This weekend I completed my stalled reviewing of the Matrix Trilogy. The gap of time between one and two measured in weeks, if not months. The gap between two and three only a few days. If you’ve seen them you’ll not be surprised.
Turns out that the second and third movies improved with the gap. Directors shoot for the best perception possible for their movies but I doubt they factor aging into that equation. It worked for me in this case. They still didn’t excel, but they didn’t bomb the way they did when I first saw them.
All this is a clunky lead in to what I really wanted to highlight. In the third movie there is a tertiary storyline with Tank and Dozer’s sister—Link’s wife—and an incidental woman with a shaved head. The second scene with them together has one asking the other if the other is scared. Dressed in homespun garments they crouch in a mechanical access line waiting with the other newly volunteered infantry members. These ground troops wait in line to die.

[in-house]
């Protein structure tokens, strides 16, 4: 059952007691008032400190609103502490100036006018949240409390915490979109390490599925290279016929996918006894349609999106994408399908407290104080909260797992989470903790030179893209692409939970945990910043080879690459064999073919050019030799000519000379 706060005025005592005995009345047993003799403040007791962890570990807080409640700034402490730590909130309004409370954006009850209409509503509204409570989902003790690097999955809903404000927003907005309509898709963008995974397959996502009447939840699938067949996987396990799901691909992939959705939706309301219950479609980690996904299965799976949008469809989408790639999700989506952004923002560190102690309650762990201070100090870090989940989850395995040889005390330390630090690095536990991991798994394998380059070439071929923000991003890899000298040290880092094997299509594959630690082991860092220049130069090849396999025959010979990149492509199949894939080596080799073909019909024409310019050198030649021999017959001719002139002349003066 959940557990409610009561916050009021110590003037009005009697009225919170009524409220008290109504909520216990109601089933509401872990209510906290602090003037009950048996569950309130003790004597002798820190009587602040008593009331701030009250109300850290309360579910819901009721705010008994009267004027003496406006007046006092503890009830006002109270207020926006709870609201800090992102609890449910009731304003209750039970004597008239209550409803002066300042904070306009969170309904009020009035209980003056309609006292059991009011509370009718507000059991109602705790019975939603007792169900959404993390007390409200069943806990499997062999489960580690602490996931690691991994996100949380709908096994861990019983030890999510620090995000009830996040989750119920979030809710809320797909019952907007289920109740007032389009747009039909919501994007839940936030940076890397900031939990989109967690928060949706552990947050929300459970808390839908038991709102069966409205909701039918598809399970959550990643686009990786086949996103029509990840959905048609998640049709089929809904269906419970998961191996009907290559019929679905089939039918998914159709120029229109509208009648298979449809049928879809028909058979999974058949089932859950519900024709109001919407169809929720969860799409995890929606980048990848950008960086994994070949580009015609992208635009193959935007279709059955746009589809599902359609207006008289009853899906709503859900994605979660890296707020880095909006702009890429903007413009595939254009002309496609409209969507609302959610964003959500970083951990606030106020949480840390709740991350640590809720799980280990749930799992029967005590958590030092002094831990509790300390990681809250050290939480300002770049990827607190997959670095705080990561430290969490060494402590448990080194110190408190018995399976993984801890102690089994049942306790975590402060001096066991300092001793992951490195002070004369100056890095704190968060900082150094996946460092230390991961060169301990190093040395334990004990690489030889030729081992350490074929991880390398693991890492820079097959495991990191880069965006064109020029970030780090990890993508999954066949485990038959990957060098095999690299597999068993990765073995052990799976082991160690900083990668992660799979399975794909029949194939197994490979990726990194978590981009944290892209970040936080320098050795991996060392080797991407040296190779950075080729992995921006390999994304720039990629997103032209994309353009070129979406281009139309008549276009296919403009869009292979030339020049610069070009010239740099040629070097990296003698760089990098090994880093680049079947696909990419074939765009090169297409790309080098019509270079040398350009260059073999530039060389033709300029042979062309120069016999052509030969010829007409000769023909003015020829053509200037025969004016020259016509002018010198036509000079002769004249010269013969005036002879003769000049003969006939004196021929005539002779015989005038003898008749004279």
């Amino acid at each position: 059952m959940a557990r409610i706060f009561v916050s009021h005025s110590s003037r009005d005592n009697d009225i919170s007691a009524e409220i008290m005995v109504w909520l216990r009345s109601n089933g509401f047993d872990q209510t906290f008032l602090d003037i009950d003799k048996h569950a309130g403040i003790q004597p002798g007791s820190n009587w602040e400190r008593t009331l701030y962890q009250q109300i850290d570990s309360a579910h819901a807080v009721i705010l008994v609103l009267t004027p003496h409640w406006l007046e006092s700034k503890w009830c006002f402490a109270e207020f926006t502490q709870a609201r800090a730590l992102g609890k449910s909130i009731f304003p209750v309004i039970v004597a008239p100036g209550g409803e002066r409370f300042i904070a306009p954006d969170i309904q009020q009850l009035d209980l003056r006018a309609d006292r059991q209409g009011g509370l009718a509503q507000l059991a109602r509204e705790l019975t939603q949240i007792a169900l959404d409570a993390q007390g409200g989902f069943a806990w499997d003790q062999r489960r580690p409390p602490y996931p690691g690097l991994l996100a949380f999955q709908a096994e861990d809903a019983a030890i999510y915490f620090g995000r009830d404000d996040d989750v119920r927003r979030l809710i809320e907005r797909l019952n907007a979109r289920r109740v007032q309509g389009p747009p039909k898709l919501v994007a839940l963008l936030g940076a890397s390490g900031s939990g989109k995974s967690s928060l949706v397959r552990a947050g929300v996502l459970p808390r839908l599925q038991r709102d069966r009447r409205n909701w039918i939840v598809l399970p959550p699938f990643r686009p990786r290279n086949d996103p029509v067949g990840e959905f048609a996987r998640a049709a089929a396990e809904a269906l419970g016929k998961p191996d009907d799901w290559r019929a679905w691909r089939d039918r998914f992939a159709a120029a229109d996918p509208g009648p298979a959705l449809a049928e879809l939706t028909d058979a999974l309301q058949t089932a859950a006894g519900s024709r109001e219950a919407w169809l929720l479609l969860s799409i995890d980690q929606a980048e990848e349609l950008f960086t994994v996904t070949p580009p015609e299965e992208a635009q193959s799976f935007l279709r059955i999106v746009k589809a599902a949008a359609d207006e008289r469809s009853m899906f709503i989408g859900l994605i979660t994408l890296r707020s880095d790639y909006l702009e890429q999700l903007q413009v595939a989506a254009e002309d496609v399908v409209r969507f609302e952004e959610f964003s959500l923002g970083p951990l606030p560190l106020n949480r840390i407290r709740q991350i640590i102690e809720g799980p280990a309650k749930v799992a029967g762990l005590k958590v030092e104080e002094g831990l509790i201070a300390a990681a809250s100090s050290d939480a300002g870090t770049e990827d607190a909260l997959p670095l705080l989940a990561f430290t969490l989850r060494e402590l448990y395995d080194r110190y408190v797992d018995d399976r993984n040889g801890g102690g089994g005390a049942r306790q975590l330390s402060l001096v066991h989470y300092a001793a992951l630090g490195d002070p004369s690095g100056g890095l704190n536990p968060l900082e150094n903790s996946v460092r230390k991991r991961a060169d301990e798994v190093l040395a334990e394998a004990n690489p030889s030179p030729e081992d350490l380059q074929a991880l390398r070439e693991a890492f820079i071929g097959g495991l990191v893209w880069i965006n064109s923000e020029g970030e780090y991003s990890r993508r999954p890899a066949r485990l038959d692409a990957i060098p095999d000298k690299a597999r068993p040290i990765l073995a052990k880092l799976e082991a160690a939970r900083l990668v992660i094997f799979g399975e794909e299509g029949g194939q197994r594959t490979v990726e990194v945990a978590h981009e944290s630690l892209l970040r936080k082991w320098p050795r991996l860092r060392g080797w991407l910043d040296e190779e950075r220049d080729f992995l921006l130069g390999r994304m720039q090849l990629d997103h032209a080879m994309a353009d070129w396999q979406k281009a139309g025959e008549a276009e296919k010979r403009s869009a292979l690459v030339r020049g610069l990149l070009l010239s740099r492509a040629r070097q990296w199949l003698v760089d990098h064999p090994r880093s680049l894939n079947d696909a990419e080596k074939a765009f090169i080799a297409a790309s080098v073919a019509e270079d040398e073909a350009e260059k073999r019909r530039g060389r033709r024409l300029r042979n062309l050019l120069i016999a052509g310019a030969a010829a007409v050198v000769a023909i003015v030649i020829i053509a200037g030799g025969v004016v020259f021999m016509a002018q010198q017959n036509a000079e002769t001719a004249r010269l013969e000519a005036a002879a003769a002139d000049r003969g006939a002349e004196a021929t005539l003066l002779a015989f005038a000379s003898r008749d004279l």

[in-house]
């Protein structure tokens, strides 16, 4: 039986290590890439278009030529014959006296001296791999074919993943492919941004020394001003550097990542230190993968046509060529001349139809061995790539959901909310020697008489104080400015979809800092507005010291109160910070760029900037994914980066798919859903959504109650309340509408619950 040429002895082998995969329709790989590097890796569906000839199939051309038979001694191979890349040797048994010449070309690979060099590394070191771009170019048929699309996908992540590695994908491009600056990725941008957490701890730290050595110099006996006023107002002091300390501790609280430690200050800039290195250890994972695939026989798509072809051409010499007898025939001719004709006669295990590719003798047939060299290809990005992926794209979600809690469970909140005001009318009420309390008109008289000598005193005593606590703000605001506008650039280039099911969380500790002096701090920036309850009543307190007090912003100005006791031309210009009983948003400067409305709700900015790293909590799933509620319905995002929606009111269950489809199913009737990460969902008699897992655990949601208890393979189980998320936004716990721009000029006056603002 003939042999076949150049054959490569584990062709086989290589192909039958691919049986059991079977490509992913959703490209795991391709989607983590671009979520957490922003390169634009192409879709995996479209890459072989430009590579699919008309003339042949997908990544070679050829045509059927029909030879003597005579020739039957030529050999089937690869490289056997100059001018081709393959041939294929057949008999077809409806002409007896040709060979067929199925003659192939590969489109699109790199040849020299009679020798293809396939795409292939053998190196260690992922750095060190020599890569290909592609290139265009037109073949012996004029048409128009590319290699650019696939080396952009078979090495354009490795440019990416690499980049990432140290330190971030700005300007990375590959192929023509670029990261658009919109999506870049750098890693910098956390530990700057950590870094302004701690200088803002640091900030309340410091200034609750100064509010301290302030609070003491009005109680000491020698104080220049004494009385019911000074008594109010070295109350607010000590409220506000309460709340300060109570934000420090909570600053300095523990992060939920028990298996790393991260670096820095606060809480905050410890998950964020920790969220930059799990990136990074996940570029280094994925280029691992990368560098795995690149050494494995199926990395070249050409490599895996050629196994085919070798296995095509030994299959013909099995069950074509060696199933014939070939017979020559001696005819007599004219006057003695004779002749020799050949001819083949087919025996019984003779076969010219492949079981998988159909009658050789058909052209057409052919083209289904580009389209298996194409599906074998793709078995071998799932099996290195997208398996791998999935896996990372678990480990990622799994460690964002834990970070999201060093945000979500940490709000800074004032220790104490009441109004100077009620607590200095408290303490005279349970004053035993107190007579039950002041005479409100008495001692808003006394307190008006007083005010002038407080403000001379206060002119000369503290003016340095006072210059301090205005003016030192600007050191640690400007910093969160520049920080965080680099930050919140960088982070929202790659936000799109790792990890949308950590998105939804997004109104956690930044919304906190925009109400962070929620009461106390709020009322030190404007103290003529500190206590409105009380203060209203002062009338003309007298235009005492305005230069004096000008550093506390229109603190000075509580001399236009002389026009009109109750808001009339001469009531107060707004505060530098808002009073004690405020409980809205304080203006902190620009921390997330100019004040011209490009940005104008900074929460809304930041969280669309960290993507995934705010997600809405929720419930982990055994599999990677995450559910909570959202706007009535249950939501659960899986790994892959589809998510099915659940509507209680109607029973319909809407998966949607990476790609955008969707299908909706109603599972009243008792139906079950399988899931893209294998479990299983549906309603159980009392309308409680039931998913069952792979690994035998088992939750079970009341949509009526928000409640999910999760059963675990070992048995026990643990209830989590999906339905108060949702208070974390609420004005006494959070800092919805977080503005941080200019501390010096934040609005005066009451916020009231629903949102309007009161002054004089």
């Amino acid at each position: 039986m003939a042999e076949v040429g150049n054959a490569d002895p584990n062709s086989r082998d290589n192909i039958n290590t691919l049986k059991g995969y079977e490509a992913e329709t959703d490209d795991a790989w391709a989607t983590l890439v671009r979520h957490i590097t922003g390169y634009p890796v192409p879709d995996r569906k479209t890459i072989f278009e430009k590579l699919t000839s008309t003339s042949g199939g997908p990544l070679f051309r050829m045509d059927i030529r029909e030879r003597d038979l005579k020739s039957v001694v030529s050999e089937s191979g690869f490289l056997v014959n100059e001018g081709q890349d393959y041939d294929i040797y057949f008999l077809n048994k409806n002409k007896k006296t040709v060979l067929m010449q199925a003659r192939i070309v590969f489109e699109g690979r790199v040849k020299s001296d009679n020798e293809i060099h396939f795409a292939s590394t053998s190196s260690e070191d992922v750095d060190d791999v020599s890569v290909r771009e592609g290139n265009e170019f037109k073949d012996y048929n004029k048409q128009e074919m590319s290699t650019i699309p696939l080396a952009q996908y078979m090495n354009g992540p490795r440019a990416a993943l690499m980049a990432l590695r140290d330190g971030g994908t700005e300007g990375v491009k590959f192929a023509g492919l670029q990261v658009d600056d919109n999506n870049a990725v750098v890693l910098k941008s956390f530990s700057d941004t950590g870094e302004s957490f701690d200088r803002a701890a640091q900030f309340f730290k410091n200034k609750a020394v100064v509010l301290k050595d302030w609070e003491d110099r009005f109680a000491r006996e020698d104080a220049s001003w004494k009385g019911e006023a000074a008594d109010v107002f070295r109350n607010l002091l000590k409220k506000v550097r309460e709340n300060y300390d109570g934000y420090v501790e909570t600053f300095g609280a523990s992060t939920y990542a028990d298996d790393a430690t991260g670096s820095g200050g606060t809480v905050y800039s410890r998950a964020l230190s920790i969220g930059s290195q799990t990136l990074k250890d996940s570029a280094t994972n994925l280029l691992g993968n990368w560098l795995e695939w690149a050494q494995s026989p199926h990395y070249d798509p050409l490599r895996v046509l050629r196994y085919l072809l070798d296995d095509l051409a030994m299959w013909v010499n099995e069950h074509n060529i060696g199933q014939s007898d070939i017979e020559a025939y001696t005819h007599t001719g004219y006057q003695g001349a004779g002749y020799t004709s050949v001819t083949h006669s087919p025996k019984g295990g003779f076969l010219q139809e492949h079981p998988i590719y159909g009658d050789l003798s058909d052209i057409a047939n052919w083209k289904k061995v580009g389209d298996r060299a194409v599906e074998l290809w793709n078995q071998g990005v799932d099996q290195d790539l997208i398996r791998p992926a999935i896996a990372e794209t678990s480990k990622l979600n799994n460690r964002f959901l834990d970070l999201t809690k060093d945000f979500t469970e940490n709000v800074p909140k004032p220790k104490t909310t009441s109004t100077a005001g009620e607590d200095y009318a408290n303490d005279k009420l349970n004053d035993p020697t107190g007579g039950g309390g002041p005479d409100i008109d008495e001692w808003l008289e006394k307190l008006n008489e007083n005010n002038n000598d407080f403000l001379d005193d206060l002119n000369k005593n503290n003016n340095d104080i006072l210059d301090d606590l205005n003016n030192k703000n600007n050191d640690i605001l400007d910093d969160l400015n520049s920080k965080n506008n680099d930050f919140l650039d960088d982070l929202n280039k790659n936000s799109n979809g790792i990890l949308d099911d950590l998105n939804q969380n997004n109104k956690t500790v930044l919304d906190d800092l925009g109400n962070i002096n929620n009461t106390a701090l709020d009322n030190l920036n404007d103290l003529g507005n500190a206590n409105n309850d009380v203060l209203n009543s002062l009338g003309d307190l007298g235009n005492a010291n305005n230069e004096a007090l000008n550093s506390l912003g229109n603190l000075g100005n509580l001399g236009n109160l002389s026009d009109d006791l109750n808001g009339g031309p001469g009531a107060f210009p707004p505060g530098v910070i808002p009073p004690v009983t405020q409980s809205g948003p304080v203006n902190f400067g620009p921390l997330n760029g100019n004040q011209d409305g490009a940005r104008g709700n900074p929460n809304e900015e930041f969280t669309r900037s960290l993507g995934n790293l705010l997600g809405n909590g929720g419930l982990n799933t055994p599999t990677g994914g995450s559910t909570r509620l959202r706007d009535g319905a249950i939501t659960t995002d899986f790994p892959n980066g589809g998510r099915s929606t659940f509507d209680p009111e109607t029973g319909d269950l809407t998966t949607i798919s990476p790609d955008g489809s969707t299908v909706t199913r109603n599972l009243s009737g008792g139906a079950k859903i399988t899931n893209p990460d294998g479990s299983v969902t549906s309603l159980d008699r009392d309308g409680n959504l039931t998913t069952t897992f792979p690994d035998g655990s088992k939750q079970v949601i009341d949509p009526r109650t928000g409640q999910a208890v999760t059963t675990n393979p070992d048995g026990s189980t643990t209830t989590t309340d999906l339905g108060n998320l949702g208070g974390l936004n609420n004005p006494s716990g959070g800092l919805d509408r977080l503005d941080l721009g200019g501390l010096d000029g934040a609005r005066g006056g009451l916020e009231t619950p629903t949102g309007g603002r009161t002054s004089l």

I recognized this scene as similar to how I like to start much of what I do here at 1000 Days. If I can, I really enjoy starting just a little late in a story so the reader is already missing out on what’s gone before. In the Shanty arc I’ve significantly written on here I have one character coming in for a landing, another about to board a gondola, and a third hitching a ride in the middle of the desert. Elsewhere I’ve dropped in on hunters atop a perch watching prey approach. Soldiers being shot at. Voyageurs dragging a frozen body through marshland. Old teachers overlooking the gathering of the tribe to safety. I rarely start with a wideshot—an establishing shot. I almost never start out describing scenery then follow with placing characters in that set. I guess this is my style.